# Kruskal's Algorithm

Kruskal's algorithm is a minimum spanning tree algorithm that takes a graph as input and finds the subset of the edges of that graph which

• form a tree that includes every vertex
• has the minimum sum of weights among all the trees that can be formed from the graph

## How Kruskal's algorithm works

It falls under a class of algorithms called greedy algorithms which find the local optimum in the hopes of finding a global optimum.

We start from the edges with the lowest weight and keep adding edges until we we reach our goal.

The steps for implementing Kruskal's algorithm are as follows:

1. Sort all the edges from low weight to high
2. Take the edge with the lowest weight and add it to the spanning tree. If adding the edge created a cycle, then reject this edge.
3. Keep adding edges until we reach all vertices.

## Example of Kruskal's algorithm ## Kruskal Algorithm Pseudocode

Any minimum spanning tree algorithm revolves around checking if adding an edge creates a loop or not.

The most common way to find this out is an algorithm called Union FInd. The Union-Find algorithm divides the vertices into clusters and allows us to check if two vertices belong to the same cluster or not and hence decide whether adding an edge creates a cycle.

``````KRUSKAL(G):
A = ∅
For each vertex v ∈ G.V:
MAKE-SET(v)
For each edge (u, v) ∈ G.E ordered by increasing order by weight(u, v):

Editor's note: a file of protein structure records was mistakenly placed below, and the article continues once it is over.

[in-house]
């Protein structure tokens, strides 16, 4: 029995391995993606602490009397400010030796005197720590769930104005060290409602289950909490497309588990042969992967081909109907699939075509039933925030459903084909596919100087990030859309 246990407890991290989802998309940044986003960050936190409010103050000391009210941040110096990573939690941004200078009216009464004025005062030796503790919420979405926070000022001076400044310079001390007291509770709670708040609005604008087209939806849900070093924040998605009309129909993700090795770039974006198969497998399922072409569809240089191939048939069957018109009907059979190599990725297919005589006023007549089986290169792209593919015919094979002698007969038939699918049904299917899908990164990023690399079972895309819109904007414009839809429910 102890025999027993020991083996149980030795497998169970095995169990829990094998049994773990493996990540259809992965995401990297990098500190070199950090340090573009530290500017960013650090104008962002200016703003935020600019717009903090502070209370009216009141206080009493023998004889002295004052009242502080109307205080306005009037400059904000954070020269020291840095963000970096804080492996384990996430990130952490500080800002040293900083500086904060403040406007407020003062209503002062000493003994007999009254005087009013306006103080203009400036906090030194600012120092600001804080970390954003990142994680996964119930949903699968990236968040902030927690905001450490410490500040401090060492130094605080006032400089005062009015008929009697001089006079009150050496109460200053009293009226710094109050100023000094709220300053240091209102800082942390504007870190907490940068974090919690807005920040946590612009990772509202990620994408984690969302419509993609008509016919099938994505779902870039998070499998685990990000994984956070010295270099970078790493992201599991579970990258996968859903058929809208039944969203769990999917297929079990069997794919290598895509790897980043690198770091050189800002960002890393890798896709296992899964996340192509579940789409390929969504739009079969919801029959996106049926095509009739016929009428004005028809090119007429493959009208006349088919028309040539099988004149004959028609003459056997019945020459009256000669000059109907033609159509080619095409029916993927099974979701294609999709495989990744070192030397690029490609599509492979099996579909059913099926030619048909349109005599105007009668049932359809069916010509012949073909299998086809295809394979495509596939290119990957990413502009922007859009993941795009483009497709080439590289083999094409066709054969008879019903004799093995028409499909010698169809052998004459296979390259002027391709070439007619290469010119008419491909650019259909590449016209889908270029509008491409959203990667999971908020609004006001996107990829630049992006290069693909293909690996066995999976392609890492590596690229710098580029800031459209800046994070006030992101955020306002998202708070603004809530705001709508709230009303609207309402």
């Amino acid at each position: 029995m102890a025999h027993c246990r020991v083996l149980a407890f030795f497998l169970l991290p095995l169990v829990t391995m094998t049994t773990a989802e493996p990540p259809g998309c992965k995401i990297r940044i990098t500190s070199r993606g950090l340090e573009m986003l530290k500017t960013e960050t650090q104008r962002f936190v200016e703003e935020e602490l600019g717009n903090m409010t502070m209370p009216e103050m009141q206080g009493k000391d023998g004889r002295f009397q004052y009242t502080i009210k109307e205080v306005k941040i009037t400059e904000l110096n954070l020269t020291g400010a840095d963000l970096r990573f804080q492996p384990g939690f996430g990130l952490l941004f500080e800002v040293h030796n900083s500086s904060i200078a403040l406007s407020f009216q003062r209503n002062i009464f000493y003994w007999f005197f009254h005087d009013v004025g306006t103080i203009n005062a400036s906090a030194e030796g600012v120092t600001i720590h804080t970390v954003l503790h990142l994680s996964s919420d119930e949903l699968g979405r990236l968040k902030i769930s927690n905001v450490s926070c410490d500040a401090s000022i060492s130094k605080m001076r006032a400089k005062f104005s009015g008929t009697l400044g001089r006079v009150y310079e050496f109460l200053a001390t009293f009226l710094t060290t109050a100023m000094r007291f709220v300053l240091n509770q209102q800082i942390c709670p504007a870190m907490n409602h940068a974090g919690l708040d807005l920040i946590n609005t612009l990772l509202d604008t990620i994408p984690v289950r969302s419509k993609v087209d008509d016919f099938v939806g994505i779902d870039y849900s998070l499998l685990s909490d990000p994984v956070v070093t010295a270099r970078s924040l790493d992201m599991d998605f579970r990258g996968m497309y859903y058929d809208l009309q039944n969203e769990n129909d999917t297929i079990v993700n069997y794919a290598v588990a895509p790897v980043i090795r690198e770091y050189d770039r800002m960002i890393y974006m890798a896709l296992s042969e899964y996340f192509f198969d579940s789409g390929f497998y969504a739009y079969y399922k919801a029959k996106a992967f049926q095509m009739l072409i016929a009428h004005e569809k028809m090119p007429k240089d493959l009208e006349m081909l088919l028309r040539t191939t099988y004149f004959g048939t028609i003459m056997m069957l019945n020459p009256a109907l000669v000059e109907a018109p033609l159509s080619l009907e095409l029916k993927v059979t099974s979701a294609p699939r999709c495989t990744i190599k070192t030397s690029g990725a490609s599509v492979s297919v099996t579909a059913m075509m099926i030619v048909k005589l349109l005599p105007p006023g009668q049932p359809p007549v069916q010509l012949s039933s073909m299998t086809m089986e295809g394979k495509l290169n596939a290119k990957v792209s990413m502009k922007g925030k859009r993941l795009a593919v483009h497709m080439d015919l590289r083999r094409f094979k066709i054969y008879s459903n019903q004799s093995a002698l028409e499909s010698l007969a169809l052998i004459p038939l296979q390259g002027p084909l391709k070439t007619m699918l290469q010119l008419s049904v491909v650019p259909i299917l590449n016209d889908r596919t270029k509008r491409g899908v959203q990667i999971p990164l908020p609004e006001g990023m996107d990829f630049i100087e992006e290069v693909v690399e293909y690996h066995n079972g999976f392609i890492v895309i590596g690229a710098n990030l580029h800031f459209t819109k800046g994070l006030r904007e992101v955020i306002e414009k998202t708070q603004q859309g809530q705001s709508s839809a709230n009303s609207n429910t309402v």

if FIND-SET(u) ≠ FIND-SET(v):
A = A ∪ {(u, v)}
UNION(u, v)
return A
``````

## Kruskal's Algorithm Implementation in C++

Here is the code for C++ implementation in C++. We use standard template libraries to make our work easier and code cleaner.

``````#include <iostream>
#include <vector>
#include <algorithm>
using namespace std;

#define edge pair<int,int>

class Graph {
private:
vector<pair<int, edge>> G; // graph
vector<pair<int, edge>> T; // mst
int *parent;
int V; // number of vertices/nodes in graph
public:
Graph(int V);
void AddWeightedEdge(int u, int v, int w);
int find_set(int i);
void union_set(int u, int v);
void kruskal();
void print();
};
Graph::Graph(int V) {
parent = new int[V];

//i 0 1 2 3 4 5
//parent[i] 0 1 2 3 4 5
for (int i = 0; i < V; i++)
parent[i] = i;

G.clear();
T.clear();
}
void Graph::AddWeightedEdge(int u, int v, int w) {
G.push_back(make_pair(w, edge(u, v)));
}
int Graph::find_set(int i) {
// If i is the parent of itself
if (i == parent[i])
return i;
else
// Else if i is not the parent of itself
// Then i is not the representative of his set,
// so we recursively call Find on its parent
return find_set(parent[i]);
}

void Graph::union_set(int u, int v) {
parent[u] = parent[v];
}
void Graph::kruskal() {
int i, uRep, vRep;
sort(G.begin(), G.end()); // increasing weight
for (i = 0; i < G.size(); i++) {
uRep = find_set(G[i].second.first);
vRep = find_set(G[i].second.second);
if (uRep != vRep) {
union_set(uRep, vRep);
}
}
}
void Graph::print() {
cout << "Edge :" << " Weight" << endl;
for (int i = 0; i < T.size(); i++) {
cout << T[i].second.first << " - " << T[i].second.second << " : "
<< T[i].first;
cout << endl;
}
}
int main() {
Graph g(6);
g.kruskal();
g.print();
return 0;
}``````

When we run the program, we get output as

```Edge : Weight
1 - 2 : 2
2 - 5 : 2
2 - 3 : 3
3 - 4 : 3
0 - 1 : 4```

## Kruskal's vs Prim's Algorithm

Prim's algorithm is another popular minimum spanning tree algorithm that uses a different logic to find the MST of a graph. Instead of starting from an edge, Prim's algorithm starts from a vertex and keeps adding lowest-weight edges which aren't in the tree, until all vertices have been covered.